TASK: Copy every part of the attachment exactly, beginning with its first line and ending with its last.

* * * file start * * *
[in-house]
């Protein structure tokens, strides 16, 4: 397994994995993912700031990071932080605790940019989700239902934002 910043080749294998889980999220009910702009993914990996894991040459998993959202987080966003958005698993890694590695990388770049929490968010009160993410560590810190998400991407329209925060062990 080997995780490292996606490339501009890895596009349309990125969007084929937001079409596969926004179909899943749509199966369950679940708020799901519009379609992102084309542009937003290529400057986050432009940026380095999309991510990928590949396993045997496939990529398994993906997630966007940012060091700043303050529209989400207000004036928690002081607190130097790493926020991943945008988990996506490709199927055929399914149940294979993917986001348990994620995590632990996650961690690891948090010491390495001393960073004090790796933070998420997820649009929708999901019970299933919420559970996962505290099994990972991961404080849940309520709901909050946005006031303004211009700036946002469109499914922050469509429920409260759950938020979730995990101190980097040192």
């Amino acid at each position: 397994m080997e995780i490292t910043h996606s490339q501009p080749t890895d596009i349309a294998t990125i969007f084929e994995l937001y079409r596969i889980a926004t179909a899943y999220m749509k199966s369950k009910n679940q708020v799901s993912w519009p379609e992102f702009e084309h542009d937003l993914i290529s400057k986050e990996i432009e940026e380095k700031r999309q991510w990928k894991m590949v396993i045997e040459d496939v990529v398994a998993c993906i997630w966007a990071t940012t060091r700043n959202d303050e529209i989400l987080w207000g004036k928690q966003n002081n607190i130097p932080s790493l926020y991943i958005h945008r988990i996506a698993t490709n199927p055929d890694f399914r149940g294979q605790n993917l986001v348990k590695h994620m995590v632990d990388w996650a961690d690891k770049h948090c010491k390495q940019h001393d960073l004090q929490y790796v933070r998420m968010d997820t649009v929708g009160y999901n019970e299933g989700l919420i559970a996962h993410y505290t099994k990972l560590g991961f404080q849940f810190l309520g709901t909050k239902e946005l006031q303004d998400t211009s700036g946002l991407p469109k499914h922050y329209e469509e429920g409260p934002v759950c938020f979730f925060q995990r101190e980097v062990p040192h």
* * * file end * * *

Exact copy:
[in-house]
């Protein structure tokens, strides 16, 4: 397994994995993912700031990071932080605790940019989700239902934002 910043080749294998889980999220009910702009993914990996894991040459998993959202987080966003958005698993890694590695990388770049929490968010009160993410560590810190998400991407329209925060062990 080997995780490292996606490339501009890895596009349309990125969007084929937001079409596969926004179909899943749509199966369950679940708020799901519009379609992102084309542009937003290529400057986050432009940026380095999309991510990928590949396993045997496939990529398994993906997630966007940012060091700043303050529209989400207000004036928690002081607190130097790493926020991943945008988990996506490709199927055929399914149940294979993917986001348990994620995590632990996650961690690891948090010491390495001393960073004090790796933070998420997820649009929708999901019970299933919420559970996962505290099994990972991961404080849940309520709901909050946005006031303004211009700036946002469109499914922050469509429920409260759950938020979730995990101190980097040192």
């Amino acid at each position: 397994m080997e995780i490292t910043h996606s490339q501009p080749t890895d596009i349309a294998t990125i969007f084929e994995l937001y079409r596969i889980a926004t179909a899943y999220m749509k199966s369950k009910n679940q708020v799901s993912w519009p379609e992102f702009e084309h542009d937003l993914i290529s400057k986050e990996i432009e940026e380095k700031r999309q991510w990928k894991m590949v396993i045997e040459d496939v990529v398994a998993c993906i997630w966007a990071t940012t060091r700043n959202d303050e529209i989400l987080w207000g004036k928690q966003n002081n607190i130097p932080s790493l926020y991943i958005h945008r988990i996506a698993t490709n199927p055929d890694f399914r149940g294979q605790n993917l986001v348990k590695h994620m995590v632990d990388w996650a961690d690891k770049h948090c010491k390495q940019h001393d960073l004090q929490y790796v933070r998420m968010d997820t649009v929708g009160y999901n019970e299933g989700l919420i559970a996962h993410y505290t099994k990972l560590g991961f404080q849940f810190l309520g709901t909050k239902e946005l006031q303004d998400t211009s700036g946002l991407p469109k499914h922050y329209e469509e429920g409260p934002v759950c938020f979730f925060q995990r101190e980097v062990p040192h």